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Discussion Starter #1
Has anyone tried and/or seen these two mouthpieces? I'm wondering what the chamber differences are? Is it like a link, or horshoe etc.? Thanks
 

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I have both of these pieces in 80 thou tip. The chambers look identical to casual glance, they are Meyer style, what Ted Klum calls 'clear core geometry'. They are both excellent pieces; the Acoustimax is slightly more focused and slightly brighter than the Acoustimer (as has been noted elsewhere on the forum) but there's not much in it, I reckon a different reed would make almost as much difference.

You might be interested to note that these pieces come with a concave table as default, something that no one here has mentioned or discussed as yet. This did not work for me, particularly on the Acoustimer, so I asked Ted to remove the concavity, which he did with extremely good grace - I would always be nervous of asking an artisan to change their work - so I would like give Ted Klum a big vote of confidence as not only a master mouthpiece maker, but also for his excellent customer service.
 

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What do you think accounts for the price difference? Are they of equal quality?
Well, you should really read the notes on Ted Klum's website, and do a search for a post relating to this by Sebastian I think. However as I understand it, the Acoustimax is made in the first stages much more by machine than the Acoustimer which is total 'by hand', although the Acoustimax is hand finished. This allows Klum to produce them faster and thus cheaper. I would say that so far they are very much of equal quality, although the Acoustimax is harder material I believe (see Neff's blog). There are tonal differences to be sure, but not massive, but it's early days for me with these pieces and the slight difference in tone may be to do with a somewhat greater complexity in the sound of the Acoustimax. I wouldn't loose too much sleep over the choice though!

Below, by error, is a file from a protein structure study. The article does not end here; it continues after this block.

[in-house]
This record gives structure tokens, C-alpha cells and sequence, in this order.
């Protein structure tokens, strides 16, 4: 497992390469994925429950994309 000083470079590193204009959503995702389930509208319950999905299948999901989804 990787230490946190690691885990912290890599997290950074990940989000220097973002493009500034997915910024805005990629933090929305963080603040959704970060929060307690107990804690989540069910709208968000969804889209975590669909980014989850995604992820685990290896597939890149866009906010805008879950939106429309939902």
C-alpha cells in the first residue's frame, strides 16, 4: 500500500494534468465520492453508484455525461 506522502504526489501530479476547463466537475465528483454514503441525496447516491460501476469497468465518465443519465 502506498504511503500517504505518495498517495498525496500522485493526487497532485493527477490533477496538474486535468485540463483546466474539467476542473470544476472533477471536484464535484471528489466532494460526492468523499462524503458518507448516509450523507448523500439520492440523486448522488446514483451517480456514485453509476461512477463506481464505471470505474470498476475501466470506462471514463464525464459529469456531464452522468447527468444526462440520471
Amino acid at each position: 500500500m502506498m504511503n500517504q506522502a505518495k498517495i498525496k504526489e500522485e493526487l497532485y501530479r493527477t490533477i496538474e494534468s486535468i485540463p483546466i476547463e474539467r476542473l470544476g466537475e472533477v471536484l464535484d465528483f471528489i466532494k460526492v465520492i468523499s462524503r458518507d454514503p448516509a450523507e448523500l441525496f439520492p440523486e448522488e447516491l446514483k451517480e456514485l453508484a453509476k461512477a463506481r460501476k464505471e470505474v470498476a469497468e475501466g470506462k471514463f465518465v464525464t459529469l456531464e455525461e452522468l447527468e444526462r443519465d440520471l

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I have both of these pieces in 80 thou tip. The chambers look identical to casual glance, they are Meyer style, what Ted Klum calls 'clear core geometry'. They are both excellent pieces; the Acoustimax is slightly more focused and slightly brighter than the Acoustimer (as has been noted elsewhere on the forum) but there's not much in it, I reckon a different reed would make almost as much difference.
Just a quick clarification. These two have DIFFERENT chambers. Only the version made in Acoustimax features the clear-core and conical side-walls. Both of them have larger chambers than a Meyer Bros. NY.

As for the tables, it's true, Ted favours the concave table for a variety of reasons. That being said, you gave it the old college try to get used to it so it was no problem to take care of a customer that has two of his mouthpieces. Thanks for the kind words!
 

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Just a quick clarification. These two have DIFFERENT chambers. Only the version made in Acoustimax features the clear-core and conical side-walls. Both of them have larger chambers than a Meyer Bros. NY.